Date: Fri, 28 Feb 2020 14:47:28 +0800 From: Jason Yan <yanaijie@...wei.com> To: Scott Wood <oss@...error.net>, Daniel Axtens <dja@...ens.net>, <mpe@...erman.id.au>, <linuxppc-dev@...ts.ozlabs.org>, <diana.craciun@....com>, <christophe.leroy@....fr>, <benh@...nel.crashing.org>, <paulus@...ba.org>, <npiggin@...il.com>, <keescook@...omium.org>, <kernel-hardening@...ts.openwall.com> CC: <linux-kernel@...r.kernel.org>, <zhaohongjiang@...wei.com> Subject: Re: [PATCH v3 0/6] implement KASLR for powerpc/fsl_booke/64 在 2020/2/28 13:53, Scott Wood 写道: > On Wed, 2020-02-26 at 16:18 +0800, Jason Yan wrote: >> Hi Daniel, >> >> 在 2020/2/26 15:16, Daniel Axtens 写道: >>> Hi Jason, >>> >>>> This is a try to implement KASLR for Freescale BookE64 which is based on >>>> my earlier implementation for Freescale BookE32: >>>> https://patchwork.ozlabs.org/project/linuxppc-dev/list/?series=131718 >>>> >>>> The implementation for Freescale BookE64 is similar as BookE32. One >>>> difference is that Freescale BookE64 set up a TLB mapping of 1G during >>>> booting. Another difference is that ppc64 needs the kernel to be >>>> 64K-aligned. So we can randomize the kernel in this 1G mapping and make >>>> it 64K-aligned. This can save some code to creat another TLB map at >>>> early boot. The disadvantage is that we only have about 1G/64K = 16384 >>>> slots to put the kernel in. >>>> >>>> KERNELBASE >>>> >>>> 64K |--> kernel <--| >>>> | | | >>>> +--+--+--+ +--+--+--+--+--+--+--+--+--+ +--+--+ >>>> | | | |....| | | | | | | | | |....| | | >>>> +--+--+--+ +--+--+--+--+--+--+--+--+--+ +--+--+ >>>> | | 1G >>>> |-----> offset <-----| >>>> >>>> kernstart_virt_addr >>>> >>>> I'm not sure if the slot numbers is enough or the design has any >>>> defects. If you have some better ideas, I would be happy to hear that. >>>> >>>> Thank you all. >>>> >>> >>> Are you making any attempt to hide kernel address leaks in this series? >> >> Yes. >> >>> I've just been looking at the stackdump code just now, and it directly >>> prints link registers and stack pointers, which is probably enough to >>> determine the kernel base address: >>> >>> SPs: LRs: %pS pointer >>> [ 0.424506] [c0000000de403970] [c000000001fc0458] dump_stack+0xfc/0x154 >>> (unreliable) >>> [ 0.424593] [c0000000de4039c0] [c000000000267eec] panic+0x258/0x5ac >>> [ 0.424659] [c0000000de403a60] [c0000000024d7a00] >>> mount_block_root+0x634/0x7c0 >>> [ 0.424734] [c0000000de403be0] [c0000000024d8100] >>> prepare_namespace+0x1ec/0x23c >>> [ 0.424811] [c0000000de403c60] [c0000000024d7010] >>> kernel_init_freeable+0x804/0x880 >>> >>> git grep \\\"REG\\\" arch/powerpc shows a few other uses like this, all >>> in process.c or in xmon. >>> >> >> Thanks for reminding this. >> >>> Maybe replacing the REG format string in KASLR mode would be sufficient? >>> >> >> Most archs have removed the address printing when dumping stack. Do we >> really have to print this? >> >> If we have to do this, maybe we can use "%pK" so that they will be >> hidden from unprivileged users. > > I've found the addresses to be useful, especially if I had a way to dump the > stack data itself. Wouldn't the register dump also be likely to give away the > addresses? If we have to print the address, then kptr_restrict and dmesg_restrict must be set properly so that unprivileged users cannot see them. > > I don't see any debug setting for %pK (or %p) to always print the actual > address (closest is kptr_restrict=1 but that only works in certain > contexts)... from looking at the code it seems it hashes even if kaslr is > entirely disabled? Or am I missing something? > Yes, %pK (or %p) always hashes whether kaslr is disabled or not. So if we want the real value of the address, we cannot use it. But if you only want to distinguish if two pointers are the same, it's ok. > -Scott > > > > . >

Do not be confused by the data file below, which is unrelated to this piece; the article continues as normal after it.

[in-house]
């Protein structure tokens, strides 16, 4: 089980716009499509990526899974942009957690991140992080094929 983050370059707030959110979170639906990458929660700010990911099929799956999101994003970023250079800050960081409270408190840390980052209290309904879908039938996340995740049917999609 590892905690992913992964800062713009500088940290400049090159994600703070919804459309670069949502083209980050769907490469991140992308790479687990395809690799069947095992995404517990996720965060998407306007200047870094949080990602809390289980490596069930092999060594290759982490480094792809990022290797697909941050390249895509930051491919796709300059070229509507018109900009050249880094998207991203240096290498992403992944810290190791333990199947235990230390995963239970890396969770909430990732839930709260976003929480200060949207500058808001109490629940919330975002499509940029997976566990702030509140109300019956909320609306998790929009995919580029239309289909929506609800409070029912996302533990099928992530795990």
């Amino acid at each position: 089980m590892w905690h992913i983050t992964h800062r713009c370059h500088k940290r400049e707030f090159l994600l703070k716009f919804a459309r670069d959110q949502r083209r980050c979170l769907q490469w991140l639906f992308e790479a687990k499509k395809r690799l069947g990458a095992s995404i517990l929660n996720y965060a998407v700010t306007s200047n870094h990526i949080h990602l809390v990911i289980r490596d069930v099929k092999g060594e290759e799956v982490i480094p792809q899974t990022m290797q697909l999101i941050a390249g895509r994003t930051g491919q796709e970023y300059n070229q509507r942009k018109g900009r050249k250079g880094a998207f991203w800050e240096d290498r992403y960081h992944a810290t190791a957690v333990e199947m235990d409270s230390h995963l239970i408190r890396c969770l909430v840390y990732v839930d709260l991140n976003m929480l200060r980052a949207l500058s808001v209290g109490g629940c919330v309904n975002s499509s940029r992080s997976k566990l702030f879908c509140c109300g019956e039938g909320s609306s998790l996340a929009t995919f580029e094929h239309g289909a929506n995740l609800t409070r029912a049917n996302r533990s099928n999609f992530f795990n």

Powered by blists - more mailing lists
Confused about mailing lists and their use? Read about mailing lists on Wikipedia and check out these guidelines on proper formatting of your messages.